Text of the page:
Four men down, four men still standing. Actually it’s five men down now, which says a lot about the physical state of those that have competed this week.
It was rather fitting that the round robin phase should come to a conclusion with the renowned fighter David Ferrer capitulating from a set and a break up against Tomas Berdych – a player not exactly known for his intestinal fortitude – because it’s been ridiculous from start to finish.
Andy Murray, Novak Djokovic and Rafael Nadal have all fallen meekly by the wayside.
Murray withdrew after one match with a groin problem while the paths of the world’s top two were largely similar.
Both Djokovic and Nadal produced three largely abject performances, toughing out three set marathons in their openers but emptying their final fuel reserves in the process.
For Djokovic, his win from match point down against Berdych was as good as it got and was followed up by insipid defeats to Ferrer and Janko Tipsarevic.
Thanks to Berdych’s improbable victory against Ferrer, Djokovic’s season is now over (to the Serb’s great relief no doubt) but Nadal will be forced to make use of whatever fumes are left in his tank and get in shape for his nation’s Davis Cup final against Argentina that starts December 2.
All in all, it’s been a subdued tournament with the standard of tennis generally below par.
While length of season is undoubtedly a factor, so too is the surface at London’s 02 Arena. Quite simply, it’s just too slow for this time of the year.
This is the time of year for ice-rinks and aces.
The time of year for ten second service holds, audible gasps when a player goes 0-15 on serve and final set tiebreak matches that are done and dusted in 90 minutes.
It’s impossible to expect the players to produce consistent top level tennis over long rallies in late November and three hour grinds don’t do anyone any good.
I’m thinking of myself as much as the players here. While their bodies may be fatigued, they have nothing on my poor attention span, beaten into an absolute pulp by 11 months of non-stop tennis.
A six shot rally feels like a five day test cricket match at this time of the year.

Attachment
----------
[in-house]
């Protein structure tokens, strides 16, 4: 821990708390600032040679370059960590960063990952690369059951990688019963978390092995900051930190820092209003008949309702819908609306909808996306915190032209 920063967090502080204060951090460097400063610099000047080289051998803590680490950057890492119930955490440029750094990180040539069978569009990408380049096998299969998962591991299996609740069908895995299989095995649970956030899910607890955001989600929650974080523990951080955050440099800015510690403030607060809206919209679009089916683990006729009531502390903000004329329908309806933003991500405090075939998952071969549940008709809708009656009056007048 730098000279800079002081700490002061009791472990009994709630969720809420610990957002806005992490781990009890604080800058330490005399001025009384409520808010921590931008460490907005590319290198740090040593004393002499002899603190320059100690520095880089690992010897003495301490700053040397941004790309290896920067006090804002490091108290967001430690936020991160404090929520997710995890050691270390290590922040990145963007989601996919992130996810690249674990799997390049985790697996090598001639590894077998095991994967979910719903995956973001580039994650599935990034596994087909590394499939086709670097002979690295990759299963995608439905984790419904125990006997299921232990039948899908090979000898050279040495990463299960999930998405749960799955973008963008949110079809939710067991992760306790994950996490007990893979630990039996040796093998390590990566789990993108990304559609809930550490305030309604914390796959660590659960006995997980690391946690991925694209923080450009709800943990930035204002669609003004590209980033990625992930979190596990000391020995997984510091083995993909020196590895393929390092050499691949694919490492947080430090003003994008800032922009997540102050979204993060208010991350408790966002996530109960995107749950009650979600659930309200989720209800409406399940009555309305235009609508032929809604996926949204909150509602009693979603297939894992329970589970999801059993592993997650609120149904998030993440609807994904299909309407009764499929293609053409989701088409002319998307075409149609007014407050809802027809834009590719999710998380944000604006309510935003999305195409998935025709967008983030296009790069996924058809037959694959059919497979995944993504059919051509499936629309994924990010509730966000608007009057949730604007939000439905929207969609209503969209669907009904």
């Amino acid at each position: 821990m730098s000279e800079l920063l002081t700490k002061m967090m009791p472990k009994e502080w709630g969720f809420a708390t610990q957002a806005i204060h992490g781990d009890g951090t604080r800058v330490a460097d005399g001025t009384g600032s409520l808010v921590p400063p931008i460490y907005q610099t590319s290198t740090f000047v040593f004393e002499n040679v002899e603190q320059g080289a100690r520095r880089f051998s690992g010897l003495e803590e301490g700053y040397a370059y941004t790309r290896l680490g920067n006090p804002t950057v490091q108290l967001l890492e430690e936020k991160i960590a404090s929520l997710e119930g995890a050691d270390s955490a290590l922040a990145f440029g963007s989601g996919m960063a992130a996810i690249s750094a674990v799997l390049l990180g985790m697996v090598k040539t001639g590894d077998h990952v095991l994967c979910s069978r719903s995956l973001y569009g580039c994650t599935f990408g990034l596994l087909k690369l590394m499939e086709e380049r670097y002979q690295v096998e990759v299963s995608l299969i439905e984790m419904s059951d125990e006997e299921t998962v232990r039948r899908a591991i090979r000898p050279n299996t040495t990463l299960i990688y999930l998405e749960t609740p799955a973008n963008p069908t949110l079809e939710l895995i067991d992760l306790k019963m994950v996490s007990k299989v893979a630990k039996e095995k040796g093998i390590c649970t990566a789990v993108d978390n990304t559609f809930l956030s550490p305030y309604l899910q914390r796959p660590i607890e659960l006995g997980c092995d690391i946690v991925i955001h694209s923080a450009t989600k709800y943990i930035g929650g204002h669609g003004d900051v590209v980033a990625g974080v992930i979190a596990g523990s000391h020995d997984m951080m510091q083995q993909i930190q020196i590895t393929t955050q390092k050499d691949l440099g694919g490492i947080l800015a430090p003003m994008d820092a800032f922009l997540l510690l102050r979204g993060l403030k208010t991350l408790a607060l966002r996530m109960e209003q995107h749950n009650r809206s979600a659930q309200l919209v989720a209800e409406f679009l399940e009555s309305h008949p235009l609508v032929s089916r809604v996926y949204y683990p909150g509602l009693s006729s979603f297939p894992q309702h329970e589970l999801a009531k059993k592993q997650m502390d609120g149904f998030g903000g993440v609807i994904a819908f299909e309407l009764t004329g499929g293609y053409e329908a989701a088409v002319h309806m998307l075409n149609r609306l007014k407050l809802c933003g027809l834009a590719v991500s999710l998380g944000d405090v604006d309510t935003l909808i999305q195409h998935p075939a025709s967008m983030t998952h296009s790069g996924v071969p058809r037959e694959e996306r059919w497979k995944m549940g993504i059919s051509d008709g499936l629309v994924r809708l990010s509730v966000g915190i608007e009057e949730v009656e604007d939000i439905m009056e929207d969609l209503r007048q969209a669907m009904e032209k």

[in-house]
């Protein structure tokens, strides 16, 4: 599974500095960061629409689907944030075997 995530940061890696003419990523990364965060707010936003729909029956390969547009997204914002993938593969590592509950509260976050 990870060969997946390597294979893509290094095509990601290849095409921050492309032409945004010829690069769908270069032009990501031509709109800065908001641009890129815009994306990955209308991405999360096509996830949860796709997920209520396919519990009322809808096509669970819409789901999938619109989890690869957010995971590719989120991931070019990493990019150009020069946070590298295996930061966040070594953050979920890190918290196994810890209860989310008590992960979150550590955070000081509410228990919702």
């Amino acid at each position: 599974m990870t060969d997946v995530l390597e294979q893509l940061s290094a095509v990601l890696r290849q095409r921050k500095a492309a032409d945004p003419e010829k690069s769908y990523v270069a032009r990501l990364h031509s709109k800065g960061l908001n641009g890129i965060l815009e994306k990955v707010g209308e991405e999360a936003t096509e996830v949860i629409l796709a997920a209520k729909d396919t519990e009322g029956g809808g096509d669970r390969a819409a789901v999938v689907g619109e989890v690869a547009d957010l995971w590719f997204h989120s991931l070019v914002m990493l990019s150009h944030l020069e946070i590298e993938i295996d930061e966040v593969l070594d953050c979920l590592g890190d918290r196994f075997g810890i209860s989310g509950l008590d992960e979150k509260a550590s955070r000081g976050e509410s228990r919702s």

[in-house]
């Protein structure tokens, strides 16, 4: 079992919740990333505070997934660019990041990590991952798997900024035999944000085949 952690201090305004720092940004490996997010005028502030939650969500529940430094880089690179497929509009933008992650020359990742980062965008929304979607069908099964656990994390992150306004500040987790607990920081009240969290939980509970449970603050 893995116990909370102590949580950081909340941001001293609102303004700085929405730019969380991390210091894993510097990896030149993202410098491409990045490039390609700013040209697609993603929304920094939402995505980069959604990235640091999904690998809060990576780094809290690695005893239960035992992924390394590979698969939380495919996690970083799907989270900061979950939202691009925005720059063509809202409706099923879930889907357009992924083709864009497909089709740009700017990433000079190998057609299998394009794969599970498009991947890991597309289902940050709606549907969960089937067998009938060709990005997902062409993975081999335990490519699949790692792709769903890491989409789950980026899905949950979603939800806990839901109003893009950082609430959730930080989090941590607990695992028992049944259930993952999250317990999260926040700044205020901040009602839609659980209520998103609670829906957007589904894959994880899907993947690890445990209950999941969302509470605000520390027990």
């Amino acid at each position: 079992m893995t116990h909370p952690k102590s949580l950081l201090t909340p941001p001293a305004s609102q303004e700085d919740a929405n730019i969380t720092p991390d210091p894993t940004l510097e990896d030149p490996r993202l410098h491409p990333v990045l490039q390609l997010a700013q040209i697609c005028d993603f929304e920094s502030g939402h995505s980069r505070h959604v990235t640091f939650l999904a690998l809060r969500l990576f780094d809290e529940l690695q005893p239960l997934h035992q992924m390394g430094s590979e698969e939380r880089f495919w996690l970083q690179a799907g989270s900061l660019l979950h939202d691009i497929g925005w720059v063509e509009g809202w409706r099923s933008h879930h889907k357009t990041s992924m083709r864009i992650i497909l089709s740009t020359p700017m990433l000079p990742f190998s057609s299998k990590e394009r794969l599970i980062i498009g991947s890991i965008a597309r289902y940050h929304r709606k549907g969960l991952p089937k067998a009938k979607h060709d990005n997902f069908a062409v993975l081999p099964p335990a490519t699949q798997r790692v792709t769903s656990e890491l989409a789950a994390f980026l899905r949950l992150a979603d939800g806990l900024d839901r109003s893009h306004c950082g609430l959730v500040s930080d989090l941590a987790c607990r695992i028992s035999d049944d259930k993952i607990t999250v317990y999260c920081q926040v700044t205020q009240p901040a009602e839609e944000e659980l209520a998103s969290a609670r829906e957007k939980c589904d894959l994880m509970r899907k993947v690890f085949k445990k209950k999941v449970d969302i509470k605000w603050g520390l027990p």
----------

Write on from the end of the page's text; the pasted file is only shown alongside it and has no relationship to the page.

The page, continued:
It can’t be just me that feels this way given that the pink shirt Ferrer donned for the third set of his defeat to Berdych provoked more discussion among fans and journalists on twitter than did the match itself.
As for the surface issue, it can’t be taken in isolation and the cumulative effects of slow conditions have undoubtedly had a serious impact on the standard of tennis in the last month or so.
This isn’t being wise with hindsight either. It was obvious watching the sheer, unbridled brutality of the US Open final that neither Nadal nor Djokovic would come close to scaling those heights for the remainder of the season.
So it has proved.
The problem with the season length has been recognised by players. The issue with rally and match length doesn’t seem to have registered in the same way.
In this instance, Roger Federer is the exception and has always credited his relatively injury-free career and longevity in the game to an aggressive style .
While it’s a style that is utterly impossible for anyone else to emulate, more fast courts would surely reduce the burden on those rivals of his whose inveterate nature is to counter-punch.
Either way, it has been clear this week that Federer is a class above his closest rivals right now and the tournament looks like his to lose.
Tomorrow he will take on Ferrer and almost certainly extend his 11-0 career record against a player who will have had a mere 14 hours to recuperate from his demoralising collapse against Berdych.
The second semi-final between Berdych and Tsonga looks a much more interesting prospect and with both showing a greater propensity than usual to get to net this week, it should be an all-court attacking free-for-all.
It’s been a poor tournament but it’s not too late to save it given that nobody ever remembers the round robin phase.
So don’t give up just yet. We’ve come this far, in our own way beaten down and battered to the same extent as the players we’ve watched this week.
Roger, David, Tomas and Jo. You have three matches. Don’t let us down.